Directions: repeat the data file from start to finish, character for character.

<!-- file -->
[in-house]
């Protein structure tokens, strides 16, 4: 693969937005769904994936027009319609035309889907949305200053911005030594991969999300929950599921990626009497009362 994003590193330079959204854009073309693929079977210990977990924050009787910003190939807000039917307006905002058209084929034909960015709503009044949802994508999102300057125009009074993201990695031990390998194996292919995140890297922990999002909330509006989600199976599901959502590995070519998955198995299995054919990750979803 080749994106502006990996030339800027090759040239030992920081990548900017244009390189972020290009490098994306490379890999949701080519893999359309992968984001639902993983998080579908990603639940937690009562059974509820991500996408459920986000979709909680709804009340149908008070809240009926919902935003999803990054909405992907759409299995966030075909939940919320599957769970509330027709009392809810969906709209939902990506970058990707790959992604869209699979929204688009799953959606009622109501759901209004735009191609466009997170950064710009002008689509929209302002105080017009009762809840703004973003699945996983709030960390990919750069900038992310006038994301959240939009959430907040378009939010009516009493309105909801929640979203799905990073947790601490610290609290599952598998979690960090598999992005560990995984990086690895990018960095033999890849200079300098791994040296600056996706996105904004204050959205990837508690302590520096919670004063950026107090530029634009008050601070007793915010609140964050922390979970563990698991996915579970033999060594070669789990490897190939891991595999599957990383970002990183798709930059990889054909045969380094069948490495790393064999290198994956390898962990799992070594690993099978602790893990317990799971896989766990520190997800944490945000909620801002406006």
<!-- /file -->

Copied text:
[in-house]
């Protein structure tokens, strides 16, 4: 693969937005769904994936027009319609035309889907949305200053911005030594991969999300929950599921990626009497009362 994003590193330079959204854009073309693929079977210990977990924050009787910003190939807000039917307006905002058209084929034909960015709503009044949802994508999102300057125009009074993201990695031990390998194996292919995140890297922990999002909330509006989600199976599901959502590995070519998955198995299995054919990750979803 080749994106502006990996030339800027090759040239030992920081990548900017244009390189972020290009490098994306490379890999949701080519893999359309992968984001639902993983998080579908990603639940937690009562059974509820991500996408459920986000979709909680709804009340149908008070809240009926919902935003999803990054909405992907759409299995966030075909939940919320599957769970509330027709009392809810969906709209939902990506970058990707790959992604869209699979929204688009799953959606009622109501759901209004735009191609466009997170950064710009002008689509929209302002105080017009009762809840703004973003699945996983709030960390990919750069900038992310006038994301959240939009959430907040378009939010009516009493309105909801929640979203799905990073947790601490610290609290599952598998979690960090598999992005560990995984990086690895990018960095033999890849200079300098791994040296600056996706996105904004204050959205990837508690302590520096919670004063950026107090530029634009008050601070007793915010609140964050922390979970563990698991996915579970033999060594070669789990490897190939891991595999599957990383970002990183798709930059990889054909045969380094069948490495790393064999290198994956390898962990799992070594690993099978602790893990317990799971896989766990520190997800944490945000909620801002406006």